Monday, March 05, 2007


A new site has just been launched to challenge the "liberal" bias of Wikipedia: Conservapedia. This family-friendly, moral site aims to provide a forum for right-wing American conservatives to set the facts straight. Among its many delights are:
  • A section on rules for editing called The Conservapedia Commandments. Whilst Wikipedia has something similar, its approach is somewhat different. For example, number 1 on the list of these "Commandments" is "Everything you post must be true and verifiable". No problem with that, you might say; but then we get to rule 4 (and I quote): "When referencing dates based on the approximate birth of Jesus, give appropriate credit for the basis of the date (B.C. or A.D.). "BCE" and "CE" are unacceptable substitutes because they deny the historical basis." I should add that I have no problem with Christians or Christianity as such, but I think not allowing for the possibility that Jesus was not "historical" - especially given the lack of hard evidence outside the New Testament, such as records from those compulsive record-keepers, the Romans - is hardly an indication of no bias.
  • Conservapedia encourages the use of American spellings "wherever possible". Whilst Wikipedia has similar rules regarding consistency and appropriateness of spelling - for example, as far as possible each article within itself must stick to either British or American spelling, and British spellings are preferred for articles on Britain - isn't it a bit fascist to insist on American spellings? On second thoughts, that wasn't a question. And given that only right-wing Americans are going to be publishing to this dustbin - er, site - anyway, why insist on them?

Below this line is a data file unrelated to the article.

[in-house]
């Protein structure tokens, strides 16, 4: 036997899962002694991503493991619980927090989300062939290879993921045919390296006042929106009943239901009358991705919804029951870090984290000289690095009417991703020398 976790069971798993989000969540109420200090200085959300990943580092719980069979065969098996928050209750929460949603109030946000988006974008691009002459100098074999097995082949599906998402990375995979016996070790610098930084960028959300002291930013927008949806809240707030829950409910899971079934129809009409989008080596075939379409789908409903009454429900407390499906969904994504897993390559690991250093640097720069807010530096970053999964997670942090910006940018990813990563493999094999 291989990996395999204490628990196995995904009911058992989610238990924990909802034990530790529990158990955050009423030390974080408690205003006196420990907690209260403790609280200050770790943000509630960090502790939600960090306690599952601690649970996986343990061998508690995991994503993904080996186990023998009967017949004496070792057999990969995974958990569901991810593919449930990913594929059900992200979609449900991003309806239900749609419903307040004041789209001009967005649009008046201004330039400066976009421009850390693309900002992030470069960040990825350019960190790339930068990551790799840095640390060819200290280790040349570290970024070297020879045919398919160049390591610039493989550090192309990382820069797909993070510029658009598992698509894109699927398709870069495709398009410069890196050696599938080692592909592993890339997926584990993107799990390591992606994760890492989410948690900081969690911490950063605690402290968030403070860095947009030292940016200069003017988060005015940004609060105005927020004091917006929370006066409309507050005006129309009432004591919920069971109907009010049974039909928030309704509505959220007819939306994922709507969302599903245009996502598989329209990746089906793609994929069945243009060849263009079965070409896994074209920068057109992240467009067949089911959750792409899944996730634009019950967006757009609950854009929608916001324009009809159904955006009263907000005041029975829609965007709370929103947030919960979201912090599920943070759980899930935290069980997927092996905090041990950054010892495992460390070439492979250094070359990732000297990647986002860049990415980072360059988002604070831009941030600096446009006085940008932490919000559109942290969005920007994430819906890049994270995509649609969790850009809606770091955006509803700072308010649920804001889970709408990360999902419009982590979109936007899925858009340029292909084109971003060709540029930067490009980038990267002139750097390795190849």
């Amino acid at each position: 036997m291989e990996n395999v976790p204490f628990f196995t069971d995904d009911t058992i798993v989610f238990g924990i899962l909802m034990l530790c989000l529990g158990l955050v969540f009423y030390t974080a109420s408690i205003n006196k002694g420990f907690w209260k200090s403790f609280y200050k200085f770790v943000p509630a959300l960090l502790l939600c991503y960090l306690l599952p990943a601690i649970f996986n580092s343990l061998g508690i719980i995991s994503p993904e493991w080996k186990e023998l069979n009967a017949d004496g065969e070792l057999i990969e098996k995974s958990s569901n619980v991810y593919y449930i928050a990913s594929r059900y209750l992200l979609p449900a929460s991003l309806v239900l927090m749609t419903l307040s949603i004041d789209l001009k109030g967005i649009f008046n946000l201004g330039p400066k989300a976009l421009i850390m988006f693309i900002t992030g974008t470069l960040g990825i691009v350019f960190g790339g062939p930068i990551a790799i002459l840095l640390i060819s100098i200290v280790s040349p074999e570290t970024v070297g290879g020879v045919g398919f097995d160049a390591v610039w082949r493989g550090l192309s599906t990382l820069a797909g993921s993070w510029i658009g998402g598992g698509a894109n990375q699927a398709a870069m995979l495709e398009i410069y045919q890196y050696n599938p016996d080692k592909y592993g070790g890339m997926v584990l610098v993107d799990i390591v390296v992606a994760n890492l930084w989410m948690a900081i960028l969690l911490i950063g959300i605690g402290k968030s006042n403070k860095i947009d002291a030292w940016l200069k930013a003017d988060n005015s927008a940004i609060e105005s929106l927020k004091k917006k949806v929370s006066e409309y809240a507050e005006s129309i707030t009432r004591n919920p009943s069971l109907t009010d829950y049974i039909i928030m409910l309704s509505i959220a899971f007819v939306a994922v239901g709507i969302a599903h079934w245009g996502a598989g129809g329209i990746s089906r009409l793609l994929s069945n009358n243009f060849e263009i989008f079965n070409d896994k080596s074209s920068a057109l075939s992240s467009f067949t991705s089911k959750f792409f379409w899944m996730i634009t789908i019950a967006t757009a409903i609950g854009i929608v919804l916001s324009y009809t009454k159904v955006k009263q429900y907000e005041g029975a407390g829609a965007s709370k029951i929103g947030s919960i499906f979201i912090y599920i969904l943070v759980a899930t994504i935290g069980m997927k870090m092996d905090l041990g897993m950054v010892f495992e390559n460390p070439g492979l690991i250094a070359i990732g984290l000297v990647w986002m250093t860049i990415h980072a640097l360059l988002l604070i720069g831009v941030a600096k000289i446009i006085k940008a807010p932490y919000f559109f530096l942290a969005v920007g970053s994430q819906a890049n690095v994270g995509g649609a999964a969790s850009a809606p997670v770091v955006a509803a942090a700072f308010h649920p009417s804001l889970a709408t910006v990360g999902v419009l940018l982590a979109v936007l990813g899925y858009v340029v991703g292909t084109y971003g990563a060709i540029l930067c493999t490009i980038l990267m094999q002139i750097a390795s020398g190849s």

• On the front page today is a statement that "A Conservapedia contributor helps defeat mandatory vaccination." I'm sure all parents (I'm not one) will be gladdened to hear that Conservapedia is putting its weight to making sure the infant mortality rate creeps up again.
Then of course there's this little problem with the definition of the word "liberal". lists the first four definitions of the word as:
  1. favorable to progress or reform, as in political or religious affairs.
  2. (often initial capital letter) noting or pertaining to a political party advocating measures of progressive political reform.
  3. of, pertaining to, based on, or advocating liberalism.
  4. favorable to or in accord with concepts of maximum individual freedom possible, esp. as guaranteed by law and secured by governmental protection of civil liberties.
The 7th definition of the word on is: "free from prejudice or bigotry; tolerant: a liberal attitude toward foreigners."

Note also this entry from Merriam Webster (yes, that's right, an evil "liberal" "anti-American" is quoting an American site as evidence of his own point of view!):

"2 a: marked by generosity: openhanded liberal giver
b: given or provided in a generous and openhanded way: liberal meal
c: ample, full

"3 obsolete lacking moral restraint"

(Note the "obsolete".) has an entry for a definition of "color" and lists the spelling "colour" as "chiefly British", so one can be reasonably certain it's an American site. Despite this, and regardless of using as a source, Conservapedia has this to say about the word "liberal":

"Liberal" today means the disfavoring of individual responsibility in favor of collectivism or egalitarianism. Liberals tend to prefer equality in result rather than increased opportunities....Liberals typically align themselves with the Democratic Party in the United States, and the Labour Party in Great Britain....* An alternative definition of liberal is anything that is not conservative."

*This part is especially juicy, given the existence of the, y'know, Liberal Democratic Party in Britain and Tony Blair (of Labour)'s support for Bush.

Disclaimer: I have (and will continue to) contribute to Wikipedia.

But not to Conservapedia.

No comments: